When the World Health Assembly (WHA) sent an invitation to Taiwan to join this year’s meeting in Geneva, it stipulated one condition: that attendance be in line with the “one China” principle. This, for a mere five days of meetings.
In April 2005, then-Chinese Nationalist Party (KMT) chairman Lien Chan (連戰), without the approval of then-president Chen Shui-bian (陳水扁), went to China to meet then-general secretary of the Chinese Communist Party (CCP) Hu Jintao (胡錦濤) to formulate the Lien-Hu communique and discuss issues such as Taiwan’s participation in the WHA. The upshot of these talks was that Taiwan would be able to participate as long as it adhered to the so-called “1992 consensus” and the “one China” principle, and participated under the name “Taiwan, province of China.”
One month later China signed a memorandum of understating (MOU) with the WHO.
In May 2008, President Ma Ying-jeou (馬英九) took office, and the Lien-Hu communique was immediately implemented. In May 2009, Taiwan implicitly acknowledged and accepted the MOU, in order to attend the five-day WHA meeting under the name “Taiwan, province of China.” Thus, the sovereignty and rights of the entire nation — in a process decided upon in private negotiations between the KMT and the CCP, and not approved by the general public — were further swallowed up by Beijing.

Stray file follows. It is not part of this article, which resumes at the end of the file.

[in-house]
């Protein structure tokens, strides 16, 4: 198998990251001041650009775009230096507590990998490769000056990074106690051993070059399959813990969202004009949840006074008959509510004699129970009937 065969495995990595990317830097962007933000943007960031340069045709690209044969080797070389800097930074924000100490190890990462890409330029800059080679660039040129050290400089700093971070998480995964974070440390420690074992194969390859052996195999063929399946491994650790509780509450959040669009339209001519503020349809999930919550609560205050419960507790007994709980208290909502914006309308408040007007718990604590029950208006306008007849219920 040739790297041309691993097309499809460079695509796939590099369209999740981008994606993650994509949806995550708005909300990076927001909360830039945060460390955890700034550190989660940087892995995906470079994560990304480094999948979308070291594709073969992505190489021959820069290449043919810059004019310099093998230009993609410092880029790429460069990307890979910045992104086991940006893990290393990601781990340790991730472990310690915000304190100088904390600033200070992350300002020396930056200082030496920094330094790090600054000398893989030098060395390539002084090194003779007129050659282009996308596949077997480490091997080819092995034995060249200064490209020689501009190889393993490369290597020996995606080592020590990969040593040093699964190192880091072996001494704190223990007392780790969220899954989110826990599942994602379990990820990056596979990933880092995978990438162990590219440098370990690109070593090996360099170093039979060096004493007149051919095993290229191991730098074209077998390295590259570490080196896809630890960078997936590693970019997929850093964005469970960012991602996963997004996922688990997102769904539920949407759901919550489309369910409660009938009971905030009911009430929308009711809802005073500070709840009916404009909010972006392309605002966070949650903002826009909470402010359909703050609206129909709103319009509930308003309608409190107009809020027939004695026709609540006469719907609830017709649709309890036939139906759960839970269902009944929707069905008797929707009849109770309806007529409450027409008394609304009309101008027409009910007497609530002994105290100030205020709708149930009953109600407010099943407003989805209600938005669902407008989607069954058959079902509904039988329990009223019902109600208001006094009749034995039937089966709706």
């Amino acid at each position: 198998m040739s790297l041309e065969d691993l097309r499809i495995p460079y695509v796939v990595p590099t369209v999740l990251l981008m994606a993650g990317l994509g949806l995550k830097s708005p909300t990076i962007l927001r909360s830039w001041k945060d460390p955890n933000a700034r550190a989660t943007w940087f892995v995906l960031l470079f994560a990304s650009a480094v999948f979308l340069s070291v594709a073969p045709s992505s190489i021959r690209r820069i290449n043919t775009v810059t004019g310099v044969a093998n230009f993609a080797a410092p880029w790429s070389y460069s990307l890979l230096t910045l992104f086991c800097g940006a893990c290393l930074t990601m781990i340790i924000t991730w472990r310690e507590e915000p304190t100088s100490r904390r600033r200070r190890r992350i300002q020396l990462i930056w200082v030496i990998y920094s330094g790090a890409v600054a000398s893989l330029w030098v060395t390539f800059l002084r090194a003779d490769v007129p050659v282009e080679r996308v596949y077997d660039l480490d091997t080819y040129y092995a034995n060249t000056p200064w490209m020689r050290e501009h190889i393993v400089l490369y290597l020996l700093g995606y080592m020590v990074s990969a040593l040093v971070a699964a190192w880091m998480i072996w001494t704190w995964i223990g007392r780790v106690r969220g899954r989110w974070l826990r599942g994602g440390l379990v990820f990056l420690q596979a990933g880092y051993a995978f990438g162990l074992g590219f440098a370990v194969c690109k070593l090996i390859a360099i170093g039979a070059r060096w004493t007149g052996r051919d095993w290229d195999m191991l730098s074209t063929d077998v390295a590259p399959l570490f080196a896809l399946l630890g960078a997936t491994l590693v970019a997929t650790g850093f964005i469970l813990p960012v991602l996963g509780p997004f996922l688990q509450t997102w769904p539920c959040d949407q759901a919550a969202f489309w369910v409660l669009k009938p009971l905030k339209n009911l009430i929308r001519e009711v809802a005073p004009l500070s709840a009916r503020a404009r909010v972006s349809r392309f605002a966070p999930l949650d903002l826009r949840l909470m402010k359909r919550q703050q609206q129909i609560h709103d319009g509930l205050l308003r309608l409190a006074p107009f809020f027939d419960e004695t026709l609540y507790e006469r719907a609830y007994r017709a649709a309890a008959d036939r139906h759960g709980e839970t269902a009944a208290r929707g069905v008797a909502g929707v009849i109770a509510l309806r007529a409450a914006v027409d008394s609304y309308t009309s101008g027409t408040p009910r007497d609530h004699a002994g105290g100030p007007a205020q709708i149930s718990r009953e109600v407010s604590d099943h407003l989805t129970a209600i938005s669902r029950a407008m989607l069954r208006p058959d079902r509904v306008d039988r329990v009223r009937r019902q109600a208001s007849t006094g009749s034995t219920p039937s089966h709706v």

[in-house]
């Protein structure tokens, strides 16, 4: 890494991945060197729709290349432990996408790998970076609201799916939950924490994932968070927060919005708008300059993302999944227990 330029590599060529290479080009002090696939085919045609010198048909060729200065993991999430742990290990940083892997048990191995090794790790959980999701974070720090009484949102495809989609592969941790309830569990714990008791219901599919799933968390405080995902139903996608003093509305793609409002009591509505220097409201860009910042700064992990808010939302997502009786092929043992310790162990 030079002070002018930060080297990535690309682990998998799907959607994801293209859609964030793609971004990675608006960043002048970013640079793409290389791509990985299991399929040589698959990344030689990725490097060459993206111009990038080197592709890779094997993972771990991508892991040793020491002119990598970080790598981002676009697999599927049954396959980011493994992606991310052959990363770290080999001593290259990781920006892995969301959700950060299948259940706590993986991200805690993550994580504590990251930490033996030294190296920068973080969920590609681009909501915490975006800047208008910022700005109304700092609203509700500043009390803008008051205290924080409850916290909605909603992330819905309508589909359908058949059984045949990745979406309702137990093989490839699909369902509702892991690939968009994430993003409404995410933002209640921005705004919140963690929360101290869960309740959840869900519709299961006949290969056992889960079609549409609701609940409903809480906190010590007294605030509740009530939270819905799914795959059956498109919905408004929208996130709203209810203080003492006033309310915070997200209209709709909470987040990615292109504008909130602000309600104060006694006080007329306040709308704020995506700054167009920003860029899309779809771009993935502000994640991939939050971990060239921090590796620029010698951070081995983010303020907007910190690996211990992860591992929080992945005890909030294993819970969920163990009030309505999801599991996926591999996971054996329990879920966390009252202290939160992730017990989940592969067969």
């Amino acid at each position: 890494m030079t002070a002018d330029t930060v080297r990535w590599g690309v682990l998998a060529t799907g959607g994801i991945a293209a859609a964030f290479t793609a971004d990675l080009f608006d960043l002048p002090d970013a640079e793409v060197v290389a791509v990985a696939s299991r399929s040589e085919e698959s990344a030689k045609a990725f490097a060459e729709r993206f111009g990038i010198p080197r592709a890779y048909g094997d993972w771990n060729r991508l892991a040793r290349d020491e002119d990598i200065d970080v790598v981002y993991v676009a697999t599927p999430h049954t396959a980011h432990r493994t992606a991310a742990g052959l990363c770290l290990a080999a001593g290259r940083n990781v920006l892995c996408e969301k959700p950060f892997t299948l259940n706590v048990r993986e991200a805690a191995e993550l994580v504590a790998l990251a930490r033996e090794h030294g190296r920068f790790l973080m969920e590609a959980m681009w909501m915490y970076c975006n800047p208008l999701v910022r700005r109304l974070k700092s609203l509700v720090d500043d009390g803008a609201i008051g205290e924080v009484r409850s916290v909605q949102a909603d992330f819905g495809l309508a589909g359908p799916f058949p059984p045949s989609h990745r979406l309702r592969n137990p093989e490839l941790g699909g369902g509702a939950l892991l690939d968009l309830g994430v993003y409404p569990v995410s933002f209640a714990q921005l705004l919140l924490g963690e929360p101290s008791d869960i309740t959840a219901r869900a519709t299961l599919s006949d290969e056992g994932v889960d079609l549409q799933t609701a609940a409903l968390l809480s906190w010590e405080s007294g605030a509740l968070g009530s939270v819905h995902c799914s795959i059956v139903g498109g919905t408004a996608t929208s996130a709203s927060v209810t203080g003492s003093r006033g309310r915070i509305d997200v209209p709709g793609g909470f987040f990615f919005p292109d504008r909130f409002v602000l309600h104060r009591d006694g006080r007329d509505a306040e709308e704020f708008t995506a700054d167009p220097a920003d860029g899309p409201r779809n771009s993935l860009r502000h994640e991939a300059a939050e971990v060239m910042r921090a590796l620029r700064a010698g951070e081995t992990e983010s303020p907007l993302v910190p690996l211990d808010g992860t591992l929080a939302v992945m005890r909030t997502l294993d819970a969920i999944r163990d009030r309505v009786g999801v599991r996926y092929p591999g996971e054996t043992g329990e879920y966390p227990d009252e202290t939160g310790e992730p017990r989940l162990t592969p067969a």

The Lien-Hu communique gave us what Ma now calls the “WHA model”; it is the outcome of a major loss of sovereignty brought about by negotiations carried out behind closed doors. This is what Ma terms flexible diplomacy — a process from Lien to Ma that has seen Taiwanese resorting to bowing their heads and kowtowing, actions that give little or no thought to the nation’s dignity, and for what? Five days’ participation in an international conference. Are we really to bear the repercussions of the actions of these two individuals?
How many UN member states can compete with Taiwan in the fields of medical research, science and technology, medical education and healthcare? The WHO is trying to accommodate China in all things, but when it comes to medical standards, doctors produced by China’s education system are not always seen as being of the highest caliber: In fact, many are seen as quacks. China likes to think of itself as a major power, but to hold the health rights of Taiwanese hostage to politics in this way would be seen by people from civilized nations as shameful.
Let us look at this from another perspective. The WHO learned much from Taiwan’s experience of dealing with the SARS crisis in 2003. The Centers for Disease Control in the US and Taiwan have worked together on sharing medical information for many years. There has also been substantial cooperation on environmental health between the US, the EU, Taiwan and Japan for a long time. All of this makes one wonder whether Taiwan needs the WHO, or whether it is the WHO that needs Taiwan.
What Taiwanese need is respectful participation. Taiwan’s healthcare achievements can make a considerable contribution to the UN, to the world and to humankind. For many years now it has sent countless outstanding healthcare professionals to third world nations, including Africa, to help out poor nations and to make the world a better place.
What the WHO needs is Taiwan; what it does not need is to do Beijing’s bidding and exert pressure on Taiwan. If we will not be treated with respect when we go, why go at all?